Whatever the Seahawks are planning to do in the first round, whether it's a trade down or selecting from Curry, Crabtree or Sanchez - what the Kansas City Chiefs do at number three will dictate their ability to do it. Don't be surprised if there's a few disappointed faces in the Seahawks war room when the Chiefs show their hand on Saturday.


Anonymous said...


What's your read on the Browns at #5? The Chiefs will probably not take Sanchez, but maybe the Browns will bite. That perception could improve Seattle's bargaining position. While I think the Hawks could get a good prospect at #4, trading down would give them comparable quality at a much cheaper price.

On a related note, how interested do you think the Hawks really are in Sanchez? I have doubts. We've heard a lot about the potential QB controversy with Hasselbeck, but I think an overlooked angle involves Seneca Wallace. Last year, with all the injuries at WR, we didn't get a fair assessment of his potential. Holmgren always kept a tight lid on both QBs (no scrambling, no passes longer than five yards), but Mora has coached a mobile QB with success (on the field, anyway). Drafting a QB at #4 would effectively close the book on Seneca. I've always hoped he could develop into a poor man's Steve Young. When Hasselbeck is done, why not take the training wheels off and allow Wallace to compete for the starting job? Drafting a QB this high would make that impossible.

Thanks for hosting a great forum here, Rob. The conversation is unusually intelligent -- not something you can say for most sports blogs. I hope you move on to broader coverage after the draft!

Anonymous said...

I don't understand all the talk about teams trading up for the Seahawks pick to take a guy the Seahawks want. I don't recall seeing much of that in the history of the draft. The Seahawks will want the moon to trade away from the guy the really want, right? What you *do* see a lot of with trades is teams trading *in front* of the team who wants their guy. This is why the Seahawks are feinting so much. If they fake out the up-traders into getting in front of them to take a guy the Seahawks didn't really want, leaving the guy the Seahawks really did want, the Seahawks win.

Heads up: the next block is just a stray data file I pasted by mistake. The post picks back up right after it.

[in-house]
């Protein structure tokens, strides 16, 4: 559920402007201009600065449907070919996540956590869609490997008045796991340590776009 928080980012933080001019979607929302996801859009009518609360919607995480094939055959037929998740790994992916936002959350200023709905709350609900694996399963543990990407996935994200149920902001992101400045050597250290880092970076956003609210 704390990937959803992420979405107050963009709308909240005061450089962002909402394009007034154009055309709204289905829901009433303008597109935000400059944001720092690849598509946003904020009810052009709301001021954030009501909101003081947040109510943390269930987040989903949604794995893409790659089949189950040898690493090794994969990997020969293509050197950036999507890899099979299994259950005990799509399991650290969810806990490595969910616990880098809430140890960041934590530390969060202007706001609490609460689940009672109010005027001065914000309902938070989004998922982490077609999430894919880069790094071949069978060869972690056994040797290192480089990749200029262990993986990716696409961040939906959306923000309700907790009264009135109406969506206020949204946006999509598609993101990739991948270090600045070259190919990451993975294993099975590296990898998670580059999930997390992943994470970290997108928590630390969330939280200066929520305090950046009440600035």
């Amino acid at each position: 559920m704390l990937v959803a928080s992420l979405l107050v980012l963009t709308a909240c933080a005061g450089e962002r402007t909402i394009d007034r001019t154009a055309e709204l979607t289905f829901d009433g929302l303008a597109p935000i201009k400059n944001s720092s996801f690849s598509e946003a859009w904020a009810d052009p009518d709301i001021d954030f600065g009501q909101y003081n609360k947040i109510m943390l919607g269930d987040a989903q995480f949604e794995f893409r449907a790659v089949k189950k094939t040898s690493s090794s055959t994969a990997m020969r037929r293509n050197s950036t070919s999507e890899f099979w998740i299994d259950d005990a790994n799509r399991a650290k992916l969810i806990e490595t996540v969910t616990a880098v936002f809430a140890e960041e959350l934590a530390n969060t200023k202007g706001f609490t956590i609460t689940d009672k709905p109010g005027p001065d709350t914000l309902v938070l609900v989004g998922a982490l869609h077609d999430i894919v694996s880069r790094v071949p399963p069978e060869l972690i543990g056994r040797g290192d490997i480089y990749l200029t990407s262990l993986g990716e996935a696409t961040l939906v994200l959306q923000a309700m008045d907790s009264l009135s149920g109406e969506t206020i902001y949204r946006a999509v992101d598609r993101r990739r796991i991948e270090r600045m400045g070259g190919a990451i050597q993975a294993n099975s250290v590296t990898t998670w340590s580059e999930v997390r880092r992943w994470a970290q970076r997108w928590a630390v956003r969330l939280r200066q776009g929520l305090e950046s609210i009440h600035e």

Rob Staton said...

Annonymous - thanks for the kind feedback. It's been a pleasure discussing the draft and Seahawks in general over the last few weeks.

The Browns are difficult to read. With a new regime in charge, they could go in a number of directions. Many assumed Brian Orakpo would give them a OLB 3-4 rush but his stock seems to have dropped. They would like to trade down and have talked up selecting Sanchez. I have my doubts that they will, they would really have to be low on Brady Quinn for that to happen, or at least have a solid trade in place (for example, another first rounder this year).

I do think one way or another, Sanchez leaves the board before the #8 pick. Whether that's a trade up or not, I'm not sure. If interest is strong in Sanchez in Cleveland, the Seahawks would be in a stronger position to move down. If I was going to have a guess, I think the Browns' targets will be very similar to Seattle's - Curry, Crabtree and Sanchez.

Anonymous said...

TR can take comfort in the fact that if he messes up this draft and loses his job down the road, that he definitely has a spot on the World Poker Tour. Good lord. I don't think any of us can say with any confidence that "insert prospect name here" is the pick. It's been fun debating who the pick will be. Part of me is hoping for some pick out of the blue so we can all scratch our heads in harmony. Haha, keep up the good work Rob.